A lot of the programming smells like week old fish.
How about ultra-low-definition? So it wouldn’t show stuff like the flies crawling on Obama’s face?
Sorry, HD shows me enough pimples and clogged pores now, don’t need it any clearer...thanks anyway.
A technology post on FR always brings out the Luddites in droves, especially if it’s about TV, computers or cell phones. This one does not disappoint.
I hate my HDTV. Its too clear. It makes every show look like it was filmed on home video cameras. It takes the warm golden color richness of movies like Harry Potter or Indiana Jones and makes them look like the video quality of Soap Operas.
Best way to describe it is like the over bright lighting in an old K-Mart or discount store with cheap white tile floors compared to the warmth of a soft light, hardwood floor Macy’s.
Couldn’t they just make my tube TV thin and 55”?
I felt like you until a few years ago - and now I wish I had switched sooner. Go to Walmart or COSTCO - and get a Vizio ... they're cheap - and it's time. You'll love it.
>>A technology post on FR always brings out the Luddites in droves, especially if its about TV, computers or cell phones. This one does not disappoint.<<
I have Slingboxes on both my DVRs and have watched TV from 30,000 feet (GOGO Inflight) as well as from countries all over the planet (UDP — what’s not to like?).
Most FReepers don’t even understand, much less have, such technology.
Back thirty years ago, I was an audiophile, and we were all in this pissing match on who had the best THD (Total Harmonic distortion). Finally realized that once you got to a certain level the ear couldn’t discern the difference. Looks like the same kind of deal.
Marginal difference is NOT worth the price.
Just like 3D TV, no market for it.....
Comedy fecal crap in HHD?
I stopped into Best Buy a couple of weeks ago to checkout the new 3D TV’s. Pretty freaking cool! However having to wear the glasses sucks, especially since they didn’t come with the TV and prices for the glasses alone started at $150 each.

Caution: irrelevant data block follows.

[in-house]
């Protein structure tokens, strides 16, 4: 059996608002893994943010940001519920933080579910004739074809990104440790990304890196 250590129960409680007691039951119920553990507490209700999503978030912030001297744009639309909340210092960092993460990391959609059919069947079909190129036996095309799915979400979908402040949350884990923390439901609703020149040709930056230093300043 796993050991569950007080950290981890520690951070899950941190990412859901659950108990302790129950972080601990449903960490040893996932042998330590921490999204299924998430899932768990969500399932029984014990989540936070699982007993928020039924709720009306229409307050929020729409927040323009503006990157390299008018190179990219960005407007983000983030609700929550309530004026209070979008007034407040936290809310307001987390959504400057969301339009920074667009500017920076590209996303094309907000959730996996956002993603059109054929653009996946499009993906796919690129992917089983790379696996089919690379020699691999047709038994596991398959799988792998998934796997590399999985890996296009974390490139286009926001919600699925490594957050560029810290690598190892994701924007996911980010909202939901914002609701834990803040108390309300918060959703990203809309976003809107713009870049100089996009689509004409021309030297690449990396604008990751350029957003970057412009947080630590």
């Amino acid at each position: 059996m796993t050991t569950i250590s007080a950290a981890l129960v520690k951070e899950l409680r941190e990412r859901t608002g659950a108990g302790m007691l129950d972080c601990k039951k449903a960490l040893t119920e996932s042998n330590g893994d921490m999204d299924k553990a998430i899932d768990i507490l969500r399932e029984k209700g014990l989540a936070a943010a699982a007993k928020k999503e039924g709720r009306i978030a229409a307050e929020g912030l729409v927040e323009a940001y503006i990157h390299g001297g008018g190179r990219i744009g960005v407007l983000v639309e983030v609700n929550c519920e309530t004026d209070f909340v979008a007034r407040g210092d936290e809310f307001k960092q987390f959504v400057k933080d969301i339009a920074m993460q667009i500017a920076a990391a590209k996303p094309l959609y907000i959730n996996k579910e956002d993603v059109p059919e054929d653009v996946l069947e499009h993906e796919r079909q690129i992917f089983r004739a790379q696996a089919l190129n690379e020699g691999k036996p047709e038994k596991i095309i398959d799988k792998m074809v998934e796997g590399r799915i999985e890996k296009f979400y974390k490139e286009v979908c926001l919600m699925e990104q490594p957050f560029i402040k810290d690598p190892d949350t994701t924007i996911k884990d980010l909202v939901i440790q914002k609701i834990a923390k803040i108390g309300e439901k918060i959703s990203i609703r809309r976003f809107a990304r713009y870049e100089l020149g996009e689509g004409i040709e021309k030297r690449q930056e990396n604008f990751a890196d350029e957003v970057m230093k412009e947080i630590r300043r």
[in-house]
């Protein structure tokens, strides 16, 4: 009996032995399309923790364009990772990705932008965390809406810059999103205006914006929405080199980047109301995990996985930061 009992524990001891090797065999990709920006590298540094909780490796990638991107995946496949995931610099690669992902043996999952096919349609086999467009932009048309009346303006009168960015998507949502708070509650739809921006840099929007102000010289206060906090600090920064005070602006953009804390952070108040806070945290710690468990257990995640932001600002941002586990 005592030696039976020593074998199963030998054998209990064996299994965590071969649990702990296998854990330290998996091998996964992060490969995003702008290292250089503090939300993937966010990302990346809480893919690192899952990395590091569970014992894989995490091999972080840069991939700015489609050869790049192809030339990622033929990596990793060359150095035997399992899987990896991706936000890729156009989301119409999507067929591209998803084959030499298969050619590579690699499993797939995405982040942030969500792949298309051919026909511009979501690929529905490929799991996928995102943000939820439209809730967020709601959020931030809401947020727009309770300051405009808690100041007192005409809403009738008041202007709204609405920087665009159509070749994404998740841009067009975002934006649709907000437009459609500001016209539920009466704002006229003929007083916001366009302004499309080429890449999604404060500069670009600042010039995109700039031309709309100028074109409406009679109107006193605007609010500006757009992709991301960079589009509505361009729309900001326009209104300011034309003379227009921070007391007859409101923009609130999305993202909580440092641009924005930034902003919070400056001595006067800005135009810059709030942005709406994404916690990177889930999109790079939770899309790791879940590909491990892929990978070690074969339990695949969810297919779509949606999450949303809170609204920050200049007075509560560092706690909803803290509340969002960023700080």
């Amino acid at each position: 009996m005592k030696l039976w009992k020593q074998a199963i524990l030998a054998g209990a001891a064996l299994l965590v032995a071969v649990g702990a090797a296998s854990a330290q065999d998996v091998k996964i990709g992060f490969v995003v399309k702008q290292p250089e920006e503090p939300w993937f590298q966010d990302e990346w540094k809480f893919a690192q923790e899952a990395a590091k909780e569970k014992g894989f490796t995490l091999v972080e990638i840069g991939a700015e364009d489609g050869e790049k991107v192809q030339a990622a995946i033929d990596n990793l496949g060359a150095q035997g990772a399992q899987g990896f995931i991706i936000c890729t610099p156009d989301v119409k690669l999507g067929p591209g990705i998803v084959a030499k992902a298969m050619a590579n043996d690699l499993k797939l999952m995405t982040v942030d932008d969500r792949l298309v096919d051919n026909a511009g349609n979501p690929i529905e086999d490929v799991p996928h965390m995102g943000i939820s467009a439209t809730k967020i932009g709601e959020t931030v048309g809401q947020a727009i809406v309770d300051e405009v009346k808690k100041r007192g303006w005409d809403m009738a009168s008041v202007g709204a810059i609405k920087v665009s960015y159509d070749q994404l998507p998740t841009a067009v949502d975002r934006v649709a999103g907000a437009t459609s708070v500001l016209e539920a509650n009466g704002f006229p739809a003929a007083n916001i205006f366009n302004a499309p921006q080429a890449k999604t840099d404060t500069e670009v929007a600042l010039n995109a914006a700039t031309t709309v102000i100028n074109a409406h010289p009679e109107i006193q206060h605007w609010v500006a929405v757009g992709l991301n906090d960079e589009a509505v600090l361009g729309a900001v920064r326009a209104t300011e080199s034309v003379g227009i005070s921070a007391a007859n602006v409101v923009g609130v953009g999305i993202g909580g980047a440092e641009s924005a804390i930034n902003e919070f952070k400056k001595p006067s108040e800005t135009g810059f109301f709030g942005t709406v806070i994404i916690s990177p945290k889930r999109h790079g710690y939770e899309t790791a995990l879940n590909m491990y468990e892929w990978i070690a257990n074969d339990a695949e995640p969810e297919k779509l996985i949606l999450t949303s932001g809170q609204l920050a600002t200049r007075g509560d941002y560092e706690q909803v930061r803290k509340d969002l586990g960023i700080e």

From what the salesman was telling me, that particular technology was already dead with new models now coming out that don’t require the glasses.
Since I’m not a big sports watcher I think I’ll wait till more channels broadcast in 3D other than ESPN.
my eyes aren’t that good.
Oh, I would take NTSC artifacts (dot crawl and color bleed) any day over MPEG artifacts and signal breakup. The analog signals would fade, but they didn’t freeze and the sound didn’t cut out. The main advantage of digital TV is that it frees up bandwidth for HD transmission. HDTVs are also poor at handling standard-definition stuff unless you get an expensive upscaler box.
If you still want a traditional TV, you can try and get ahold of a CRT security monitor. There are still loads of them around and they’re basically just TVs without a tuner.
Agree with the 3D TV. But like the article says, if you have a really big 70"+ screen, this would make a noticeable difference. For the vast majority of smaller screens, not so much.
Dude, you’re obsolete, dude!
日本＊ピング＊ (kono risuto ni hairitai ka detai wo shirasete kudasai : let me know if you want on or off this list)
Wouldn’t work. Due to the limitations of glass-blowing, the biggest size you can make a CRT is 40”.
Can’t really make them slimmer, either. Bigger CRT TVs (above 19”) all used 100-degree picture tubes to cut down on bulk, but then the edge of the screen blurs because the electron beam travels at a more shallow angle than on 90-degree tubes.
Toshiba briefly (around 2007) had an ultra-short CRT TV with a 115-degree tube, but the picture quality was not very good and it was quickly discontinued.
You sure? Much of what passes for comedy these days are fart and body odor jokes.
Drugs would do the same thing.
At a certain point, it IS the same thing.
You better never need an MRI, cuz if you can't understand the technology, you won't be allowed to use it.
Crap, does this mean I’ll have to buy another converter box for my 1982 Zenith?
>>You better never need an MRI, cuz if you can’t understand the technology, you won’t be allowed to use it.<<
Ooff — had one a few weeks ago.. oh man, it doesn’t matter whether I understand it or not, it really sucks! I was creating code in my head and praying it would end soon — eyes tightly closed and breathing measured.
Everyone I know who has had an MRI has had the same claustrophobic reaction. And I hear tell the so-called “open air” MRI isn’t much better.
I was just reacting to the “Luddite” remark — we all bend technology to our will, but where we draw the lines is as varied as shells on the beach.
I just grabbed my 3D glasses to take a closer look at your post!